Charlie Crist: I Didn’t Leave the GOP to Dodge Marco Rubio

By Brandon Larrabee

When then-Gov. Charlie Crist decided to bolt the Republican Party is April 2010 — amid a heated GOP primary with Marco Rubio for a U.S. Senate nomination — his remarks included this allusion to the state of the race, where it looked like Crist was headed for defeat:

“I could’ve chosen to stay in the primary. But frankly, for me, it’s your decision,” Crist said. “It’s not one club’s decision or the other. Or even a club within that club … We go straight to November, and it’s your decision to make.”

Now, in an interview with Fusion’s Jorge Ramos, Crist is saying that a likely loss in the GOP primary had nothing to do with the change:

CRIST: When I saw what was happening with the Republican Party, Jeb Bush said it better than anybody could say it, he said it better than I could: They’re perceived now as being anti-women, anti-immigrant, anti-minority, anti-gay, anti-education, anti-environment, you know, I just wasn’t comfortable and being honest with myself and my core beliefs, I couldn’t stay.

RAMOS: But that’s not why you left the Republican Party, right?

CRIST: Yes, it is. Yes, it is.

RAMOS: You left the Republican Party because you were going to lose to Marco Rubio.

CRIST: No, I left the Republican Party because Republican leadership went off the cliff. I mean, they’re so hard right now, they won’t cooperate with the president on anything. I mean, it’s very disappointing and very discouraging. But I’m an optimist. It’s going to get better.

RAMOS: I understand, but the moment in which you decided just to leave the Republican Party, it was because you were going to lose to Marco Rubio.

CRIST: No, it was because I couldn’t be consistent with myself and my core beliefs and stay with a party that was so unfriendly toward the African American president, I’ll just go there. Because I was a Republican and I saw the activists and what they were doing; it was intolerable to me. As I told you before, my mother and father taught my three sisters and me to treat everybody well. We’re all children of God. And I saw how the party, some of them, were treating the African-American president. And I couldn’t take it anymore. That’s a big part of what I left the party.

Later in the interview, Ramos asks Crist why he didn’t support in-state tuition for undocumented immigrants as governor. The exchange got testy as Ramos repeatedly pressed Crist on his position change.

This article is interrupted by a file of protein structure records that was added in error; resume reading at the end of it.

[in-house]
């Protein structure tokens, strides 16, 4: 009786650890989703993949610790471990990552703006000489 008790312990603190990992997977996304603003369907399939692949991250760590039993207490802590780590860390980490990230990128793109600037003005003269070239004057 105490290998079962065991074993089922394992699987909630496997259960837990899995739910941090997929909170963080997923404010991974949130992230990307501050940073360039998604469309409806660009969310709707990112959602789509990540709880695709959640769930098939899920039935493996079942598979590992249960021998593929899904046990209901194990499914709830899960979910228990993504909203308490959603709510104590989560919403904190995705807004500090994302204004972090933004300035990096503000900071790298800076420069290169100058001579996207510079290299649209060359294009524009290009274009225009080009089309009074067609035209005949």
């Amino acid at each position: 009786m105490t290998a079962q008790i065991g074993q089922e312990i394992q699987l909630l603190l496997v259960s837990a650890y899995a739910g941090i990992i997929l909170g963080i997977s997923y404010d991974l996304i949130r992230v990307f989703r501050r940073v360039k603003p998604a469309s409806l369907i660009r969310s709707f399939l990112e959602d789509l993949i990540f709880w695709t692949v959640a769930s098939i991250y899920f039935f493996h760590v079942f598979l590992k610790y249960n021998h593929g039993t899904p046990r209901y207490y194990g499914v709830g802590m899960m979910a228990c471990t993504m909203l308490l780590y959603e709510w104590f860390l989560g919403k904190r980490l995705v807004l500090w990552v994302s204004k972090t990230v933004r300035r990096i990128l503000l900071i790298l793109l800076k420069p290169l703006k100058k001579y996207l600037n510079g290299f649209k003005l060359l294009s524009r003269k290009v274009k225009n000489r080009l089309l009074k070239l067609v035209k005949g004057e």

CRIST: I support it today, and I’ll tell you why —

RAMOS: But you didn’t before.

CRIST: … I agreed with you [about not supporting it before]. The point is, we have to do what’s right for America and we have to do what’s right for Florida in my case today and going forward. The president had a great slogan in the campaign, right toward the end: Forward. This is about forward. There’s three moments in time, Jorge: The past, the present and the future. This is a race about the future. Most elections are. And that’s what I’m focused on, because I’m an optimist and I’m ready for it.

RAMOS: But what happened then — before. You didn’t support in-state tuition for undocumented immigrants, and now you do.

CRIST: It was difficult. I was a Republican. And the Republicans didn’t like it. and I really felt like a square peg —

RAMOS: So you were supporting the party-line?

CRIST: May I? May I?


CRIST: I really felt like a round peg in a square hole, and so, you know, would try to be a good team player. And it wasn’t always comfortable for me. I’m just being very honest with you. But now that I’m liberated, as a Democrat, my true soul is able to be seen, and I couldn’t be happier about it.

An RPOF spokeswoman quickly shot out a link to the footage (it appeared in this reporter’s inbox before the Fusion press release on the interview). Here’s a clip:

You can view the full interview here, or Tuesday night on “AMERICA with Jorge Ramos, which airs at 10 p.m. ET on Fusion.

The News Service of Florida